How To Know Which Candidate Can Lead

Presidents_Race_2006-07-26Oh, how I wish the race for the presidency were month or two long. I grow tired of the endless advertising and press coverage in the two-year-long drama. What do we need to know that we couldn’t learn in a shorter, focused campaign?

There is much that is broken in the American political system: Paralyzing partisanship, big money and lobbyists exerting untold influence. But we wouldn’t trade American democracy for anything. We cherish it, even in its imperfection. So how can we make wise choices in the midst of this?

Many things influence our reactions to candidates, including unconscious feelings about a person’s appearance, accent and image. We may have strong feelings about our political leanings, party loyalty, or issues that move us. Ultimately, we need to make a choice when we step into the voting booth.

With the race now in full gear, I am thinking about leadership. Whom do we believe is best suited to lead our nation?

What are the character traits we need from a leader?

We want leaders who are demonstrably honest, compassionate and intelligent; who are flexible, but also firm in resolve. We want leaders with integrity, who are not bought and sold by outside interests, and lead with a broad view of what is best for nation. We want leaders who care about the issues that are important to a wide range of folks, and whom we believe truly care about the people. We want leaders who have a vision of a better tomorrow, and help us contribute to repair of the world.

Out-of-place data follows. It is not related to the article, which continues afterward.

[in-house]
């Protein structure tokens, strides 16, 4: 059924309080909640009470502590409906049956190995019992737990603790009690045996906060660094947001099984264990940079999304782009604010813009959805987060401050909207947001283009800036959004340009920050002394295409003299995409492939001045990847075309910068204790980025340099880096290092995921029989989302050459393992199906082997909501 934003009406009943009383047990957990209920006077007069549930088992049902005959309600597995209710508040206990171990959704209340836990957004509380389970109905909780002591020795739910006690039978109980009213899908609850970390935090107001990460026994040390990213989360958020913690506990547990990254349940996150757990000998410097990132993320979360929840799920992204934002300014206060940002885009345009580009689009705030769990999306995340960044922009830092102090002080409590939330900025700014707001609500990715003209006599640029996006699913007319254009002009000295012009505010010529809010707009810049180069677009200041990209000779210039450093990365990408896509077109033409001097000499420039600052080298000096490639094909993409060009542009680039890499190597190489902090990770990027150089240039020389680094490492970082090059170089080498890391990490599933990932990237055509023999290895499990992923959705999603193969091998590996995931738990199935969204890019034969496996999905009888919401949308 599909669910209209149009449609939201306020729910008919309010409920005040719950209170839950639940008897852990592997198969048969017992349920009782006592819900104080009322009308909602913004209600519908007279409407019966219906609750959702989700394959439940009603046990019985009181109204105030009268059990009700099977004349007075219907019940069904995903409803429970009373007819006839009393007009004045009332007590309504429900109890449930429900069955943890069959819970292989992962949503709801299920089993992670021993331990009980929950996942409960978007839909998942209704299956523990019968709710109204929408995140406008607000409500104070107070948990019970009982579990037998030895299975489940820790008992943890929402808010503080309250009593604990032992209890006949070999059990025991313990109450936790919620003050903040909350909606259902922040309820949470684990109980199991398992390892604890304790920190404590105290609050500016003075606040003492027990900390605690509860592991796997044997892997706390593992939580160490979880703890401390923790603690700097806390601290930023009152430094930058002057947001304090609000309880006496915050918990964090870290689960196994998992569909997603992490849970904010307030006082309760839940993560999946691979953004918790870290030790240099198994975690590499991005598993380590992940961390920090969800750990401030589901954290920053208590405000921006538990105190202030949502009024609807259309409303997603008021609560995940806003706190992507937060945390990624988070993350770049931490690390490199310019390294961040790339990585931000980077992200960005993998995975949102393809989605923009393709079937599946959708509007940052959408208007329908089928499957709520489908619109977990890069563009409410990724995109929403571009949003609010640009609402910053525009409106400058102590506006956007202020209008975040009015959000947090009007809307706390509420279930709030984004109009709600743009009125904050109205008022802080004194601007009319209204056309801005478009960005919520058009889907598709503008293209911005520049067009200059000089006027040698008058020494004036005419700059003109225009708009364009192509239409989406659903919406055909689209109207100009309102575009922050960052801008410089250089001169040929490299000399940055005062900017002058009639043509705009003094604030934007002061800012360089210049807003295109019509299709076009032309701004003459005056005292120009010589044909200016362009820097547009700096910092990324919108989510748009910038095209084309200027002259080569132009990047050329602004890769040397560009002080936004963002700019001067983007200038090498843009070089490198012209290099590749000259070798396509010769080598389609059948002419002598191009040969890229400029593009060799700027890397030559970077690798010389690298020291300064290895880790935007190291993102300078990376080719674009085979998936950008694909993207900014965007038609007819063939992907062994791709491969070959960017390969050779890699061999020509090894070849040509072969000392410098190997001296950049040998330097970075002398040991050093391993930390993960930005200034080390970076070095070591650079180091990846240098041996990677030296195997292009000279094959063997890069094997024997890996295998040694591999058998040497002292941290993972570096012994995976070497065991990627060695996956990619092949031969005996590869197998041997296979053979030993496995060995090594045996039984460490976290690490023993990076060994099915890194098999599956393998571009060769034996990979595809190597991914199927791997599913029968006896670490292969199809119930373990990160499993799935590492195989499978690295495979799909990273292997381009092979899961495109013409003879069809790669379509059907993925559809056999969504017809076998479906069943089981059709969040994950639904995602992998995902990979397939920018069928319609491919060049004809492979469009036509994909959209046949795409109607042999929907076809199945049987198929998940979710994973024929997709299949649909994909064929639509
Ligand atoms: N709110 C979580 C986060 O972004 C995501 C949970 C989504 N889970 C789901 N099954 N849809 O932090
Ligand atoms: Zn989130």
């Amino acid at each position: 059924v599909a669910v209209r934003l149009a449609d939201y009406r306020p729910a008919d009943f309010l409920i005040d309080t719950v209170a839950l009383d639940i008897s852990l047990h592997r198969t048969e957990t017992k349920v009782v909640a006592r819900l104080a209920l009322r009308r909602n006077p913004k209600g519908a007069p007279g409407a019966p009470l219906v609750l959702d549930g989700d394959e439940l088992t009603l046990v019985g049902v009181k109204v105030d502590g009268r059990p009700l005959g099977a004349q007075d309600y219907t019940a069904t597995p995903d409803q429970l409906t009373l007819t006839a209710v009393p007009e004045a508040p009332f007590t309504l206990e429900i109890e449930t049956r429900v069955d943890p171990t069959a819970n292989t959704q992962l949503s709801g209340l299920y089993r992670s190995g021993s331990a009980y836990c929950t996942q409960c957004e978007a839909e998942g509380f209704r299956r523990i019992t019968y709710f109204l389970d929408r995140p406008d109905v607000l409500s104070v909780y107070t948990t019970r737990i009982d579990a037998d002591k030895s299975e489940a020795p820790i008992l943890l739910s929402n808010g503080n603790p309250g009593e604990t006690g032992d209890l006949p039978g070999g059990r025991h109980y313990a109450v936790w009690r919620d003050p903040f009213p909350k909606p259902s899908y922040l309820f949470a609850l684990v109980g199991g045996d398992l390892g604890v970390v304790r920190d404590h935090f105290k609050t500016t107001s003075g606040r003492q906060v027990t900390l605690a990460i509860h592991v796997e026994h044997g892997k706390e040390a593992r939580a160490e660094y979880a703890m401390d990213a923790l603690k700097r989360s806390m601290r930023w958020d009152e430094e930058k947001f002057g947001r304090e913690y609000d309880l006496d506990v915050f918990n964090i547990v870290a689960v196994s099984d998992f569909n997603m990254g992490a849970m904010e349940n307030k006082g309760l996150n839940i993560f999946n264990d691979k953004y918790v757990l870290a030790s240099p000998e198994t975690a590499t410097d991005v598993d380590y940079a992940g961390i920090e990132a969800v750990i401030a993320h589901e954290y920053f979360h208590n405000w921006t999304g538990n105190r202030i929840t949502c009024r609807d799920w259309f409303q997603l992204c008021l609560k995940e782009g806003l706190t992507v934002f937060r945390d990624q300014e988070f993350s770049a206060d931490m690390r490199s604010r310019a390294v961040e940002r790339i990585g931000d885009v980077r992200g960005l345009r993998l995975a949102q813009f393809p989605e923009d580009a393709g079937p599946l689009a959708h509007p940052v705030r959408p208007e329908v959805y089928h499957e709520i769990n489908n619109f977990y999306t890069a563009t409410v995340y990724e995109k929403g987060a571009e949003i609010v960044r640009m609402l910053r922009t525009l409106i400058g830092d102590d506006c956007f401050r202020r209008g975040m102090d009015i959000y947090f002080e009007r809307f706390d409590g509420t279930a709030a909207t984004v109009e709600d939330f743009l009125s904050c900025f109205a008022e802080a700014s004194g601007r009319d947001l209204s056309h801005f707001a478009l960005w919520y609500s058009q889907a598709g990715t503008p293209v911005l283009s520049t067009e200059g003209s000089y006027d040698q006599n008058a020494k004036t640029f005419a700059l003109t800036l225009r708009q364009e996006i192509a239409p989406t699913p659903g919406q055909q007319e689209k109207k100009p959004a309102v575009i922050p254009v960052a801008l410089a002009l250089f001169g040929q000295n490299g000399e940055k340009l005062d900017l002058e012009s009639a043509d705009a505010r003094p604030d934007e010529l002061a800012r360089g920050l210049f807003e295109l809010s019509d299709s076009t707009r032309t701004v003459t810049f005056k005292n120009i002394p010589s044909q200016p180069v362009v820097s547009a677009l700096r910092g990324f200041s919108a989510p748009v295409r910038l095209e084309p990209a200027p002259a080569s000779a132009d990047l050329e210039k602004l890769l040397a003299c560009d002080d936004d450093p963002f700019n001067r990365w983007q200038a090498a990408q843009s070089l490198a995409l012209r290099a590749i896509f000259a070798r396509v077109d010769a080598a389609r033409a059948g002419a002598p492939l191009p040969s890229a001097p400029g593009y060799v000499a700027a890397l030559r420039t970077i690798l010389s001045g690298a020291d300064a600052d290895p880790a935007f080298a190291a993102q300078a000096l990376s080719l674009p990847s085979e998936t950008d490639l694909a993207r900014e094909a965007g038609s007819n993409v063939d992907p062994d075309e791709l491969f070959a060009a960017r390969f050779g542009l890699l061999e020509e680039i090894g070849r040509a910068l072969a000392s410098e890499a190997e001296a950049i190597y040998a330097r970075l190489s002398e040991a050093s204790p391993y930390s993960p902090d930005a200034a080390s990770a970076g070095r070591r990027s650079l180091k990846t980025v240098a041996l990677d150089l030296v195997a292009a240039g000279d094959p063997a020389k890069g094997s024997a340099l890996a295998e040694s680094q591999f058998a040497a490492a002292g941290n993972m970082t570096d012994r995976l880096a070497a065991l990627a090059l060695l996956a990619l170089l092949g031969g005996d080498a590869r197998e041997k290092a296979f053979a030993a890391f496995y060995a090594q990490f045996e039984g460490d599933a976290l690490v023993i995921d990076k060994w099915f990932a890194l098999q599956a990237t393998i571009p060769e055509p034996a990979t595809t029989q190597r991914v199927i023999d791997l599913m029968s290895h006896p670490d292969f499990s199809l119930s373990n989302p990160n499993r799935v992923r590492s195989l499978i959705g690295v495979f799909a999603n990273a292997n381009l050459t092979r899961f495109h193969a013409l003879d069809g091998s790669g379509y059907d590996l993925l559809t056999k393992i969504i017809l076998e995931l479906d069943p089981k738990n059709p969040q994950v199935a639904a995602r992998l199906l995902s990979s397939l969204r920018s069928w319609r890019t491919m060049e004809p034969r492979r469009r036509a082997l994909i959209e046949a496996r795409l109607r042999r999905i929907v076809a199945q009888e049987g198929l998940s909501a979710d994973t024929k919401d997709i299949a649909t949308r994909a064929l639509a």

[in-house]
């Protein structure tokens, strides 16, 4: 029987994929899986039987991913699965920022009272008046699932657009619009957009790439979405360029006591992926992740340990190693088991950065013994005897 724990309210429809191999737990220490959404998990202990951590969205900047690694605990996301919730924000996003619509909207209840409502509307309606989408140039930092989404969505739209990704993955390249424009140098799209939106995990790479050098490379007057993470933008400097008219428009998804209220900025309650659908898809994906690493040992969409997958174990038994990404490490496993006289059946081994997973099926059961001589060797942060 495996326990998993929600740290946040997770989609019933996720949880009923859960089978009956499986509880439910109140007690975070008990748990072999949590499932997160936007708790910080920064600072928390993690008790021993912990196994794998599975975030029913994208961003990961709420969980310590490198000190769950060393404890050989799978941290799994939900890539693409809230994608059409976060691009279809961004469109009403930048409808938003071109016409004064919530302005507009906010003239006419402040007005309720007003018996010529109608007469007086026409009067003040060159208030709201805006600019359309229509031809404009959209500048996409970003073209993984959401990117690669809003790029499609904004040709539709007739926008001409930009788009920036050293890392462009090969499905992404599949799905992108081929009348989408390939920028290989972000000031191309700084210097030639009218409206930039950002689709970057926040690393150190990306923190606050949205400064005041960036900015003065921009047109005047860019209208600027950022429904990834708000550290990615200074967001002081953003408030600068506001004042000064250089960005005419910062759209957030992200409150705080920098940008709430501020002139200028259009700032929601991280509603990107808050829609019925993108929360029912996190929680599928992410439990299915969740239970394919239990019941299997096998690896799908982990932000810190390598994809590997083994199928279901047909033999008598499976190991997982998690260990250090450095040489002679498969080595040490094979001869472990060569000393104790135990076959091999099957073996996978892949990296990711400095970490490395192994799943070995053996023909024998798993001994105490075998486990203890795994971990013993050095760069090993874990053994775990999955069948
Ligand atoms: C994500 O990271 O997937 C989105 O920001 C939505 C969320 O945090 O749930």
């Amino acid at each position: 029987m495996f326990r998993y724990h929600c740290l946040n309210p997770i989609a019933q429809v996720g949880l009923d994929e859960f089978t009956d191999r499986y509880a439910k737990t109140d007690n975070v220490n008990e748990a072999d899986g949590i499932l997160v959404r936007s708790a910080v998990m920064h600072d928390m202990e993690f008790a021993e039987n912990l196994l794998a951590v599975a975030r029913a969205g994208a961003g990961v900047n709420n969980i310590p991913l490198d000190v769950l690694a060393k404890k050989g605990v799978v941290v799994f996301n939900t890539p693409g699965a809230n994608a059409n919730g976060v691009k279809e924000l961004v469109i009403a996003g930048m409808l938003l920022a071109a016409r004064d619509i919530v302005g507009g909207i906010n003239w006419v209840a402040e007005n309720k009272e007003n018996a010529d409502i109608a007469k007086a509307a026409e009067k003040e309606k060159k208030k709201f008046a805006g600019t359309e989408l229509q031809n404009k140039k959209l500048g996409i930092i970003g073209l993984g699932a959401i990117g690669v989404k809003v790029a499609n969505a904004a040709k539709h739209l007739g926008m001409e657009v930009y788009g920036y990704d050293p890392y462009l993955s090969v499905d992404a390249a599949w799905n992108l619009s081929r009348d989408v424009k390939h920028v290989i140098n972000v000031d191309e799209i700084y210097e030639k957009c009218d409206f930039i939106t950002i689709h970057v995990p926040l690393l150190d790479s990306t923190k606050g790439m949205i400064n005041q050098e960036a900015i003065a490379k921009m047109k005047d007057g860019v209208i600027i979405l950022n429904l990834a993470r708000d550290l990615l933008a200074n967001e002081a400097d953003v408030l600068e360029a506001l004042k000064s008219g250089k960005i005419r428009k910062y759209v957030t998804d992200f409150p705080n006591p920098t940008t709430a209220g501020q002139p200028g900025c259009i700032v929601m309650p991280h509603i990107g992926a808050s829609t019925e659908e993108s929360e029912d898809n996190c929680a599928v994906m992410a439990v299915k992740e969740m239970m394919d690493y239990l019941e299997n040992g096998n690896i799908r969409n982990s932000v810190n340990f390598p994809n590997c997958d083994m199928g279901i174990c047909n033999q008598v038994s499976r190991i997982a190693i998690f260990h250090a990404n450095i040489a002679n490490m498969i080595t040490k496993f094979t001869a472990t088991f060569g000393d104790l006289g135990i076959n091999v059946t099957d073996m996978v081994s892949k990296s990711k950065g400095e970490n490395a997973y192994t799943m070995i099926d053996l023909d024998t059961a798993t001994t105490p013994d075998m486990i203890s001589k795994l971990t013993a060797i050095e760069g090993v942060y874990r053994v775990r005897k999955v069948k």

We want leaders who learn from mistakes, and take responsibility when they stumble. The book, The Phoenix Project, A Novel About IT, DevOps, and Helping Your Business Win (Kim, Behr, Spafford) presents an important insight about leadership. Contrary to conventional wisdom, being vulnerable is a prerequisite to earning trust.

Above of all we need leaders who demonstrate and evoke trust, even from those who oppose their positions. Jeff Jarvis, in What Would Google Do?, writes that before we can trust the powerful, the powerful must learn to trust us:

Trust is earned with difficulty and lost with ease. When those institutions treat constituents like masses of fools, children, miscreants, or prisoners – when they simply don’t listen – it’s unlikely they will engender warm feelings of respect. Trust is an act of opening up; it’s a mutual relationship of transparency and sharing. The more ways you find to reveal yourself and listen to others, the more you will build trust.

It’s hard to sort the real person from the noise of the campaign. But we should look hard for insights into the way candidates reach out to us. Their respect for us will signal an opening for our trust.


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